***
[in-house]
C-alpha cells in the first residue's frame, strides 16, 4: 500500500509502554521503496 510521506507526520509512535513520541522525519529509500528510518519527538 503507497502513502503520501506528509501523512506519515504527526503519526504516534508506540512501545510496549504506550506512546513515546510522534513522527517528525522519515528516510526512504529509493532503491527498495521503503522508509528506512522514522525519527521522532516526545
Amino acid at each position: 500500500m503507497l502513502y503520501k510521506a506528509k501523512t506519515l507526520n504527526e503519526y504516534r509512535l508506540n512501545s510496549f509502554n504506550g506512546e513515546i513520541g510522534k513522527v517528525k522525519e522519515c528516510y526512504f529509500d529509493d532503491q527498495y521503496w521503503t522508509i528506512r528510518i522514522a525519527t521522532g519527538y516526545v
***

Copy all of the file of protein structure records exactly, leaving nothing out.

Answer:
[in-house]
C-alpha cells in the first residue's frame, strides 16, 4: 500500500509502554521503496 510521506507526520509512535513520541522525519529509500528510518519527538 503507497502513502503520501506528509501523512506519515504527526503519526504516534508506540512501545510496549504506550506512546513515546510522534513522527517528525522519515528516510526512504529509493532503491527498495521503503522508509528506512522514522525519527521522532516526545
Amino acid at each position: 500500500m503507497l502513502y503520501k510521506a506528509k501523512t506519515l507526520n504527526e503519526y504516534r509512535l508506540n512501545s510496549f509502554n504506550g506512546e513515546i513520541g510522534k513522527v517528525k522525519e522519515c528516510y526512504f529509500d529509493d532503491q527498495y521503496w521503503t522508509i528506512r528510518i522514522a525519527t521522532g519527538y516526545v